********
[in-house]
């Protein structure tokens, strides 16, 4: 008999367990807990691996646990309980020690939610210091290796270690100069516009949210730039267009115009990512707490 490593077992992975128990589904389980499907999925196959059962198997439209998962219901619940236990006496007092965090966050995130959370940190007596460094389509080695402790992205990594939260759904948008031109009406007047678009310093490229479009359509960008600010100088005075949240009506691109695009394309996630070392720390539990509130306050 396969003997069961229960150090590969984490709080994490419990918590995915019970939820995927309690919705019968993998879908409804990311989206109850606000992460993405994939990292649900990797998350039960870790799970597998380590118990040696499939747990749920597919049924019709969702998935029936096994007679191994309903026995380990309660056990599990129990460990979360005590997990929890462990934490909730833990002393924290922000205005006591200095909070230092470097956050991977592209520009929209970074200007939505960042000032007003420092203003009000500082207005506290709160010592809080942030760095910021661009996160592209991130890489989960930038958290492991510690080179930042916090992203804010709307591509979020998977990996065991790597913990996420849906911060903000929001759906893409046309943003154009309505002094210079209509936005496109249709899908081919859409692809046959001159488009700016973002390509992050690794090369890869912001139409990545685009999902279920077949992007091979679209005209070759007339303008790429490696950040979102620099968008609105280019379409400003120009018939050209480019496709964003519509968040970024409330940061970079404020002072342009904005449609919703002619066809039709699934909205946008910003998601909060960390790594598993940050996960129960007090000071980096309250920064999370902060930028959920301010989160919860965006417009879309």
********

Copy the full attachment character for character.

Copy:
[in-house]
């Protein structure tokens, strides 16, 4: 008999367990807990691996646990309980020690939610210091290796270690100069516009949210730039267009115009990512707490 490593077992992975128990589904389980499907999925196959059962198997439209998962219901619940236990006496007092965090966050995130959370940190007596460094389509080695402790992205990594939260759904948008031109009406007047678009310093490229479009359509960008600010100088005075949240009506691109695009394309996630070392720390539990509130306050 396969003997069961229960150090590969984490709080994490419990918590995915019970939820995927309690919705019968993998879908409804990311989206109850606000992460993405994939990292649900990797998350039960870790799970597998380590118990040696499939747990749920597919049924019709969702998935029936096994007679191994309903026995380990309660056990599990129990460990979360005590997990929890462990934490909730833990002393924290922000205005006591200095909070230092470097956050991977592209520009929209970074200007939505960042000032007003420092203003009000500082207005506290709160010592809080942030760095910021661009996160592209991130890489989960930038958290492991510690080179930042916090992203804010709307591509979020998977990996065991790597913990996420849906911060903000929001759906893409046309943003154009309505002094210079209509936005496109249709899908081919859409692809046959001159488009700016973002390509992050690794090369890869912001139409990545685009999902279920077949992007091979679209005209070759007339303008790429490696950040979102620099968008609105280019379409400003120009018939050209480019496709964003519509968040970024409330940061970079404020002072342009904005449609919703002619066809039709699934909205946008910003998601909060960390790594598993940050996960129960007090000071980096309250920064999370902060930028959920301010989160919860965006417009879309």